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Saying the country needs to build on President Barack Obama’s first term, the chairman of the Texas Democratic Party said job gains bear that out.
"In April," Gilberto Hinojosa said in an email blast sent May 8, 2013, the day before Obama stopped in Austin to talk economic issues, "165,000 new jobs were created and the unemployment rate dropped to its lowest level since 2008. The economy added more jobs during four years under Obama than it did in the entire eight years under George W. Bush!"
We were curious about Hinojosa’s comparison. Were more jobs created in Obama’s first term than during Bush’s two terms?
Tanene Allison, spokeswoman for the Texas Democratic Party, pointed us to an April 16, 2013, article by FactCheck.org, the fact-checking project based at the Annenberg Public Policy Center at the University of Pennsylvania, stating: "The economy has added more jobs since Obama took office than it did in his predecessor’s entire eight years in office." An accompanying chart laid out an array of facts, including that 1.564 million jobs had been gained nationally since Obama became president. (The chart also said: "Caution: No single number can tell the whole story.")
Citing figures devised by the U.S. Bureau of Labor Statistics, the FactCheck article said that in Obama’s first term, the economy added a net total of 1.208 million jobs, beating Bush’s eight-year total of 1.083 million net jobs gained, though the article also cautioned that bureau figures are subject to revision.
By email, Cheryl Abbot, a regional economist for the U.S. Bureau of Labor Statistics, sent us monthly job totals covering January 2001, when Bush was sworn in as president, through early 2013, when Obama ended his first term.
The figures indicate that when Bush became president, the country had 132.5 million jobs. In January 2009, when Obama succeeded him, it had 133.6 million jobs — or about 1.1 million more. In January 2013, after Obama’s first term, the U.S. had 134.8 million jobs — or about 1.2 million more than when he became president.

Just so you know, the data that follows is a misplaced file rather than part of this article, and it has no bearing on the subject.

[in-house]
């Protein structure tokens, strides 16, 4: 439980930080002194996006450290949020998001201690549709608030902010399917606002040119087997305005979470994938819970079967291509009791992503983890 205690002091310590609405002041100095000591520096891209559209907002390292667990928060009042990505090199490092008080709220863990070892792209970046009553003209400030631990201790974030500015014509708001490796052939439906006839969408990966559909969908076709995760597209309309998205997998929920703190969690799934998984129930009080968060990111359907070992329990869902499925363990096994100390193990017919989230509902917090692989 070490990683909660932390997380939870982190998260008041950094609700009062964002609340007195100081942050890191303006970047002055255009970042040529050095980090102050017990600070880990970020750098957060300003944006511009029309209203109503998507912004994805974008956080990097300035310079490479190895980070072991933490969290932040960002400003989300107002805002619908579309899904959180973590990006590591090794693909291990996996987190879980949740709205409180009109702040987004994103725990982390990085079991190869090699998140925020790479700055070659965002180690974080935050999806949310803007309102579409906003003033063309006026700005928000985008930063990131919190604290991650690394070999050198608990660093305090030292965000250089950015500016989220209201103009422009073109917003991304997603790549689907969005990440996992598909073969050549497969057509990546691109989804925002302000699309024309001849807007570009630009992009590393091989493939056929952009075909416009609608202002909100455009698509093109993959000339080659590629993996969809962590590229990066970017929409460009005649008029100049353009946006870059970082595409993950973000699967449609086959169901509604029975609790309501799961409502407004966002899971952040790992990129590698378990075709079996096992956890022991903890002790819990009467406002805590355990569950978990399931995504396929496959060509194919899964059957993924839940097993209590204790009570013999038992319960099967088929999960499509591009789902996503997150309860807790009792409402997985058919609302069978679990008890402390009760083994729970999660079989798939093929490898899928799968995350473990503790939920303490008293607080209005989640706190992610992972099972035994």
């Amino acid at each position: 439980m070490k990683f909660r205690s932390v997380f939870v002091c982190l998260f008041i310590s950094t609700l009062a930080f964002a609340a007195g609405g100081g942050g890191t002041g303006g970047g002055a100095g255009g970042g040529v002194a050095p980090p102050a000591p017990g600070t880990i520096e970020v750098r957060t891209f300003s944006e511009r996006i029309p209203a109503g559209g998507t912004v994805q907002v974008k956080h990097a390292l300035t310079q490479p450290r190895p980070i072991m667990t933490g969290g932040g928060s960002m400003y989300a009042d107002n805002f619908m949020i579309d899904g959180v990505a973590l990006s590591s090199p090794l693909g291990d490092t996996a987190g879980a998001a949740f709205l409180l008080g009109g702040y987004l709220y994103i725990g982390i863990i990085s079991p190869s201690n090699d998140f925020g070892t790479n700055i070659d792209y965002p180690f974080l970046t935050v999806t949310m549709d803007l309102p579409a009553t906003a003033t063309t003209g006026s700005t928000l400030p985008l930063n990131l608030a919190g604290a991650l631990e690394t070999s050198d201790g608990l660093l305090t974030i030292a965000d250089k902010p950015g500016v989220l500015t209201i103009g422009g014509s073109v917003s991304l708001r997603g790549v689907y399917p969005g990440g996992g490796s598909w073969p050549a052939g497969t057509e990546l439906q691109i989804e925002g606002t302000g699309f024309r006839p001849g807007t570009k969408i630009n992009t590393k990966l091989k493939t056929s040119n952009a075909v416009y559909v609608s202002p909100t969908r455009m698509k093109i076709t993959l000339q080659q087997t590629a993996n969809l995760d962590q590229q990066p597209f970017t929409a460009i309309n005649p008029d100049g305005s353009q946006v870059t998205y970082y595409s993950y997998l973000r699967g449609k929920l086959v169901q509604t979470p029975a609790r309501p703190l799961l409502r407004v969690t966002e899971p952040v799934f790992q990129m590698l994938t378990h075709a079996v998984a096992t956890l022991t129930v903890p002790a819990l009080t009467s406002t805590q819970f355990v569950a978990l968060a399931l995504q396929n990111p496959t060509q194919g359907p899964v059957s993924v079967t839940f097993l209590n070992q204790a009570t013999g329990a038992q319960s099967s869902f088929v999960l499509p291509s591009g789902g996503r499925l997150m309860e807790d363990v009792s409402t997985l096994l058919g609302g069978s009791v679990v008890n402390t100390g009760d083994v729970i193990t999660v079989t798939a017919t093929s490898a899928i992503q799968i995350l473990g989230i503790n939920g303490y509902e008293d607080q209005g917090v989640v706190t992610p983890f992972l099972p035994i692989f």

The resulting 100,000 difference in jobs would seem to back Hinojosa’s claim, which if it was extended to consider job gains through the latest month analyzed by the bureau, April 2013, would widen Obama’s lead in jobs gained to nearly 800,000, the figures indicate.
Then again, there were oscillations in total jobs through Bush’s years. For example, total jobs dipped to nearly 130 million in August 2003, the third year of Bush’s tenure. After that, the bureau figures indicate, the economy mostly experienced month-to-month job gains until 2008, peaking at 138 million jobs in January 2008. As of that month, the economy had gained more than 7 million jobs on his watch — a figure outpacing gains to date under Obama. However, the major recession subsequently knocked down the total number of jobs in every one of Bush’s last dozen months, accounting for a single-year reduction of about 4 million jobs.
We’d be remiss, finally, if we failed to point out that while presidents invariably take credit, and are blamed, for economic ups and downs, job gains and losses are influenced by many factors beyond White House control.
Hinojosa said the economy gained more jobs in Obama’s first term than it did through Bush’s two terms.
This statement depends on cherry-picking information for particular months--obscuring the fact that at one point during Bush’s presidency, the economy had gained more jobs than the country picked up in Obama’s first term. It’s also a stretch to pin, or associate, job gains or losses on any president. The economy is influenced by many additional factors.
These clarifications aside, the nation had net job gains during Obama’s first term outpacing net job gains through Bush’s two terms, which ended with a downturn that was the worst since the Great Depression. We rate this claim as Mostly True.
Web post, "Obama’s Numbers (Quarterly Update)," FactCheck.org, April 16, 2013
Chart, "Employment, Hours, and Earnings from the Current Employment Statistics survey (National)," U.S. Bureau of Labor Statistics (received by email from Cheryl Abbot, regional economist) May 9, 2013
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